As illustration programme director at London’s Camberwell College of Arts, Darryl Clifton couldn’t be better placed to consider the complexities of an illustration education in the current climate. Illustration agents are less common, graduates are weighed down by steep student loans, and working life is—as it is for many—increasingly precarious.
With degrees in illustration from Kent Institute of Art and Design and the Royal College of Art, Clifton has co-founded Mokita, a curated event platform for critical debate around the subject of illustration, is on the editorial boards of the Journal of Illustration and Varoom, and is a board director at the UK’s Association of Illustrators. We couldn’t think of a better person to speak with about the value of art education, especially how technology and social media is impacting the potential to build a community in an art school. Here, he also considers how illustrators might be employed for their thinking process as much as their ability to draw.
What are the core values that are at the heart of an education in art and design?
I’m conscious of how personal liberty has been co-opted by a really aggressive, neoliberal, capitalist model. Education is shifting—we’re moving towards mass education systems—and I personally don’t have an issue with it. I’m happy to move away from the highly selective notion of education for the so-called talented young people, because it’s sort of a bullshit construct. It has to do with access, privileges, and the implicit and explicit biases of people who are making the selection. We need to rethink our approach: What does it mean to effectively operate a diverse, contradictory, and ambiguous education program? I think it’s feasible if we’re able to countenance the idea of not being experts, not in the sense of “let’s punish the experts,” but in terms of reconsidering our sense of where authority and knowledge lies.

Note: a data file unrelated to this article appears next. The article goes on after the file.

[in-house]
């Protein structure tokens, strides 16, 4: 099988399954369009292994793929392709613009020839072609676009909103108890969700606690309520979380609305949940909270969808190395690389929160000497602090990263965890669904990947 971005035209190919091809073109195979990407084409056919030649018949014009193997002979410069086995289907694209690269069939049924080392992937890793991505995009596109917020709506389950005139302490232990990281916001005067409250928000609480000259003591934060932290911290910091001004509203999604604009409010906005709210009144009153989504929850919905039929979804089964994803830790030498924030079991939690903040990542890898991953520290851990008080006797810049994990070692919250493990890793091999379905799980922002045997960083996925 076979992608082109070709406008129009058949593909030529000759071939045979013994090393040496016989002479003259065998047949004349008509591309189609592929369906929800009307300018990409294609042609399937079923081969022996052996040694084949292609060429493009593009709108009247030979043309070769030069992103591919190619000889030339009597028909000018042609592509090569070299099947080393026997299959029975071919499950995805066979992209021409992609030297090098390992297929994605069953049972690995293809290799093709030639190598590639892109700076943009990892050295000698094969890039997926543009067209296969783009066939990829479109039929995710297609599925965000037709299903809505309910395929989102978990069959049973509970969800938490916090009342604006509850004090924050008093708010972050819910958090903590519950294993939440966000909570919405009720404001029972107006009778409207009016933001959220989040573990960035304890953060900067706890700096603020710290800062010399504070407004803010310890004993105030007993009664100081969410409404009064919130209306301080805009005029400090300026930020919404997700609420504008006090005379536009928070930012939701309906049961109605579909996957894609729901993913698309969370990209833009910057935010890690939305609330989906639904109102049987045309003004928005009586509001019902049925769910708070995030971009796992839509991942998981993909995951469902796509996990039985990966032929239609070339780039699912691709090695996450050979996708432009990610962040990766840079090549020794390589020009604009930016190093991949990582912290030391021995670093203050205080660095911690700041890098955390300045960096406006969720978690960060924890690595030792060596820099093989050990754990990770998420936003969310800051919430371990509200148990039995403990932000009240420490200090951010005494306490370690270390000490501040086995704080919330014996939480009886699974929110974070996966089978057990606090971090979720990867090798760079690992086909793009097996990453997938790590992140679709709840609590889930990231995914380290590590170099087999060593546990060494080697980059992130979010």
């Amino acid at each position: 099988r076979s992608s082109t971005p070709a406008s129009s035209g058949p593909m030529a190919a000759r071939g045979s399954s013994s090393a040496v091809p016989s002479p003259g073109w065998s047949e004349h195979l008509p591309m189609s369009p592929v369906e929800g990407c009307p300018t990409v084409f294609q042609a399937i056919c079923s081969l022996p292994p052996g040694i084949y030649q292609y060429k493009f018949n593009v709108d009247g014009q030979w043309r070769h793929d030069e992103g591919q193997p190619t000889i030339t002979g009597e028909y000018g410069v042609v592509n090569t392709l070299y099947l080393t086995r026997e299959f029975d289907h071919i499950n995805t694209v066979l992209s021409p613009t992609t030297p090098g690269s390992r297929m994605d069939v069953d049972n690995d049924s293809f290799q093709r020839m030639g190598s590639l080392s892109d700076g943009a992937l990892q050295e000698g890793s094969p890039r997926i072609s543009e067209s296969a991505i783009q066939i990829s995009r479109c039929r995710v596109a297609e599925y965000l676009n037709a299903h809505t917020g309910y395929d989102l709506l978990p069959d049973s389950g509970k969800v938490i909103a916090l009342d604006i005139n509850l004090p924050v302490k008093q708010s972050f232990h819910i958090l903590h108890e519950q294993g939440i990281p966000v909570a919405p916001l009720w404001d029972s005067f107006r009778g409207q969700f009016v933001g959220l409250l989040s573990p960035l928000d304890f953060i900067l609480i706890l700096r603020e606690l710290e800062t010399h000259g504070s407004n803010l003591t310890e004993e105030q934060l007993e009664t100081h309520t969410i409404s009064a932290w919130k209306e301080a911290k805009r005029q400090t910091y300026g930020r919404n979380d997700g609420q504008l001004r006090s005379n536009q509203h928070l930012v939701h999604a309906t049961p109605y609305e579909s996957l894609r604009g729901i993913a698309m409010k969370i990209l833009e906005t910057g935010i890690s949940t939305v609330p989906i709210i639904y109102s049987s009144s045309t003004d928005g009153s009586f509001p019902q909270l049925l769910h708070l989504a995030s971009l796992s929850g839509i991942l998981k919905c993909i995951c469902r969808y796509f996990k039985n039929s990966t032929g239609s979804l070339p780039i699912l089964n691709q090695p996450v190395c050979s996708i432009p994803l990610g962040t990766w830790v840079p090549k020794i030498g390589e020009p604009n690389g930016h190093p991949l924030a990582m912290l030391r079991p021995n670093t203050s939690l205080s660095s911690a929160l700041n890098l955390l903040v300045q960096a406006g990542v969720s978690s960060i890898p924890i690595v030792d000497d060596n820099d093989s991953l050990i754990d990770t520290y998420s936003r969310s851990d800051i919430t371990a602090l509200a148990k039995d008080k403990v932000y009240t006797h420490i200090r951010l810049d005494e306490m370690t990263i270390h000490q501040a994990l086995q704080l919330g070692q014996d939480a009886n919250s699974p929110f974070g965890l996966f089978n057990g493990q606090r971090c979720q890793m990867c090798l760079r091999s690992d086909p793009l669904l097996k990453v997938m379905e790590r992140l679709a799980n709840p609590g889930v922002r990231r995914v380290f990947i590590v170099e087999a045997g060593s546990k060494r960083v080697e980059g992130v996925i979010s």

Are we able to support the handing over of the education to the students? It’s a fight, because this is a generation of students who’ve been brought through an incredibly instrumental, formal education system, particularly in the UK, which is driven by grades and outcomes. We aim to offer scaffolding and support, which can be easily removed when students are developing their own mode of learning. They have every capacity, they just need the affordance to do it. To flourish and be agents of change, they need to hold on to the controls.
How have you observed the sense of community shifting within student cohorts?
There are a number of obvious factors [impacting the viability of forming communities at university]. A fundamental factor, and it’s in relation to a profound cultural shift, is the ubiquity of mobile technology. It’s an obvious thing to say, but you can’t discount the effect social media has had on a generation of young people.